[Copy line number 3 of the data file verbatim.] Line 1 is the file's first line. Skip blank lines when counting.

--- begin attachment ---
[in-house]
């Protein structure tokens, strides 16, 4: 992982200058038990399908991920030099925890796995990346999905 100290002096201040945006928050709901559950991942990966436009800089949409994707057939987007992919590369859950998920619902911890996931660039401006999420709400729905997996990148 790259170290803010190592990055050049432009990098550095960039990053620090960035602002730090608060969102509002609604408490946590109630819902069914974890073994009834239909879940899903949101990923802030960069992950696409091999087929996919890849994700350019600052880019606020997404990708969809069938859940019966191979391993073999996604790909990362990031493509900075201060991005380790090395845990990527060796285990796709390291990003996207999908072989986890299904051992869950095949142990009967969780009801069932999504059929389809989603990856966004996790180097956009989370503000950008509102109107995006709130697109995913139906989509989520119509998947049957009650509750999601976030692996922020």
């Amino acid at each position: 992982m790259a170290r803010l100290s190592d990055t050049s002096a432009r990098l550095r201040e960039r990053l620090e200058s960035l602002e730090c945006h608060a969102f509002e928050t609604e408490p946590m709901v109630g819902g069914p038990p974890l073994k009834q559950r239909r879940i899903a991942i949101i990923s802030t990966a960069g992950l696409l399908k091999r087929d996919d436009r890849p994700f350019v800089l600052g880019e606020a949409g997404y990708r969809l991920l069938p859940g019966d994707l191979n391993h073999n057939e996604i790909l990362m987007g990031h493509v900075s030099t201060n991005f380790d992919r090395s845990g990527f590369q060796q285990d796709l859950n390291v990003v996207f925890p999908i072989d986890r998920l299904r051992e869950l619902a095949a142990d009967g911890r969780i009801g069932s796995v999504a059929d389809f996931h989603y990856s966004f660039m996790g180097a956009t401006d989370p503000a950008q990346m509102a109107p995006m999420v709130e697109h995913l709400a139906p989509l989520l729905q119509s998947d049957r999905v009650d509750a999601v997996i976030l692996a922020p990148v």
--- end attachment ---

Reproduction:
């Amino acid at each position: 992982m790259a170290r803010l100290s190592d990055t050049s002096a432009r990098l550095r201040e960039r990053l620090e200058s960035l602002e730090c945006h608060a969102f509002e928050t609604e408490p946590m709901v109630g819902g069914p038990p974890l073994k009834q559950r239909r879940i899903a991942i949101i990923s802030t990966a960069g992950l696409l399908k091999r087929d996919d436009r890849p994700f350019v800089l600052g880019e606020a949409g997404y990708r969809l991920l069938p859940g019966d994707l191979n391993h073999n057939e996604i790909l990362m987007g990031h493509v900075s030099t201060n991005f380790d992919r090395s845990g990527f590369q060796q285990d796709l859950n390291v990003v996207f925890p999908i072989d986890r998920l299904r051992e869950l619902a095949a142990d009967g911890r969780i009801g069932s796995v999504a059929d389809f996931h989603y990856s966004f660039m996790g180097a956009t401006d989370p503000a950008q990346m509102a109107p995006m999420v709130e697109h995913l709400a139906p989509l989520l729905q119509s998947d049957r999905v009650d509750a999601v997996i976030l692996a922020p990148v």